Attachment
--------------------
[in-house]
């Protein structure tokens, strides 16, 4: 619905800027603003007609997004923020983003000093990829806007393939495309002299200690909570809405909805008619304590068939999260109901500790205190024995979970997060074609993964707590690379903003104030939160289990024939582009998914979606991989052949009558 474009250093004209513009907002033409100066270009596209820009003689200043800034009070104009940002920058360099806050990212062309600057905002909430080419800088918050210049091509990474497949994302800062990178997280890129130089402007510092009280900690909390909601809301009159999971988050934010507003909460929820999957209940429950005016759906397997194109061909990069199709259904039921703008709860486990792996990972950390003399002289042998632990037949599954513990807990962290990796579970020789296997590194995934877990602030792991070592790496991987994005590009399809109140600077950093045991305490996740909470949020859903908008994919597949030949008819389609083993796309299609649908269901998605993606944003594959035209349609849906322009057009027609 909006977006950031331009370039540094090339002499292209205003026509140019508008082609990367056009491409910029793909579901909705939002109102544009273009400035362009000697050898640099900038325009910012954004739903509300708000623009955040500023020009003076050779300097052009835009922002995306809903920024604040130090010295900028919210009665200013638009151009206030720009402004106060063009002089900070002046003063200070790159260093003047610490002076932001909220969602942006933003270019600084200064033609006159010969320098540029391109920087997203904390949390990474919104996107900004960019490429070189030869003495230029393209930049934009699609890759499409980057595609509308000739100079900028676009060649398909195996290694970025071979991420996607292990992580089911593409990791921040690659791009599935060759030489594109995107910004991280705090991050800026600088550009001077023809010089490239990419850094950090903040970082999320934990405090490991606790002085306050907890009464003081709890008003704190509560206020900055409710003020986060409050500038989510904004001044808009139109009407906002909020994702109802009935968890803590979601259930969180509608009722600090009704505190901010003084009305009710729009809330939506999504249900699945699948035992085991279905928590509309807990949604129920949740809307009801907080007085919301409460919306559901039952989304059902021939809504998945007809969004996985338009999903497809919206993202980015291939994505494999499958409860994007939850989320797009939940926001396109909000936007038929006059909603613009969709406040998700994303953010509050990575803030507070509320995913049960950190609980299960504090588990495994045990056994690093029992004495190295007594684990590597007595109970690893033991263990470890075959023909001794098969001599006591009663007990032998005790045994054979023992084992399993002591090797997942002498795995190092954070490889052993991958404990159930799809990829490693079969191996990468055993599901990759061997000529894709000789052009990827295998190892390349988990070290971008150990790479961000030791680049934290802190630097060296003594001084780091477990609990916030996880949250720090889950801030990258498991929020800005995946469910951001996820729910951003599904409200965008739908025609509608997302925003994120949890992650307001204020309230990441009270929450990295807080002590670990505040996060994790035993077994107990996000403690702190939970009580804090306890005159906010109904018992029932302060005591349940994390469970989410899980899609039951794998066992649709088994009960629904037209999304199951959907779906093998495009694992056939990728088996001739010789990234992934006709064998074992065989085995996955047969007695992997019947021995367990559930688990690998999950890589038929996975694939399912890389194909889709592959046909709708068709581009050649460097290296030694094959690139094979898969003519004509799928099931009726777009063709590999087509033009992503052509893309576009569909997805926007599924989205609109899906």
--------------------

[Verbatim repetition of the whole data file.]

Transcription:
[in-house]
């Protein structure tokens, strides 16, 4: 619905800027603003007609997004923020983003000093990829806007393939495309002299200690909570809405909805008619304590068939999260109901500790205190024995979970997060074609993964707590690379903003104030939160289990024939582009998914979606991989052949009558 474009250093004209513009907002033409100066270009596209820009003689200043800034009070104009940002920058360099806050990212062309600057905002909430080419800088918050210049091509990474497949994302800062990178997280890129130089402007510092009280900690909390909601809301009159999971988050934010507003909460929820999957209940429950005016759906397997194109061909990069199709259904039921703008709860486990792996990972950390003399002289042998632990037949599954513990807990962290990796579970020789296997590194995934877990602030792991070592790496991987994005590009399809109140600077950093045991305490996740909470949020859903908008994919597949030949008819389609083993796309299609649908269901998605993606944003594959035209349609849906322009057009027609 909006977006950031331009370039540094090339002499292209205003026509140019508008082609990367056009491409910029793909579901909705939002109102544009273009400035362009000697050898640099900038325009910012954004739903509300708000623009955040500023020009003076050779300097052009835009922002995306809903920024604040130090010295900028919210009665200013638009151009206030720009402004106060063009002089900070002046003063200070790159260093003047610490002076932001909220969602942006933003270019600084200064033609006159010969320098540029391109920087997203904390949390990474919104996107900004960019490429070189030869003495230029393209930049934009699609890759499409980057595609509308000739100079900028676009060649398909195996290694970025071979991420996607292990992580089911593409990791921040690659791009599935060759030489594109995107910004991280705090991050800026600088550009001077023809010089490239990419850094950090903040970082999320934990405090490991606790002085306050907890009464003081709890008003704190509560206020900055409710003020986060409050500038989510904004001044808009139109009407906002909020994702109802009935968890803590979601259930969180509608009722600090009704505190901010003084009305009710729009809330939506999504249900699945699948035992085991279905928590509309807990949604129920949740809307009801907080007085919301409460919306559901039952989304059902021939809504998945007809969004996985338009999903497809919206993202980015291939994505494999499958409860994007939850989320797009939940926001396109909000936007038929006059909603613009969709406040998700994303953010509050990575803030507070509320995913049960950190609980299960504090588990495994045990056994690093029992004495190295007594684990590597007595109970690893033991263990470890075959023909001794098969001599006591009663007990032998005790045994054979023992084992399993002591090797997942002498795995190092954070490889052993991958404990159930799809990829490693079969191996990468055993599901990759061997000529894709000789052009990827295998190892390349988990070290971008150990790479961000030791680049934290802190630097060296003594001084780091477990609990916030996880949250720090889950801030990258498991929020800005995946469910951001996820729910951003599904409200965008739908025609509608997302925003994120949890992650307001204020309230990441009270929450990295807080002590670990505040996060994790035993077994107990996000403690702190939970009580804090306890005159906010109904018992029932302060005591349940994390469970989410899980899609039951794998066992649709088994009960629904037209999304199951959907779906093998495009694992056939990728088996001739010789990234992934006709064998074992065989085995996955047969007695992997019947021995367990559930688990690998999950890589038929996975694939399912890389194909889709592959046909709708068709581009050649460097290296030694094959690139094979898969003519004509799928099931009726777009063709590999087509033009992503052509893309576009569909997805926007599924989205609109899906």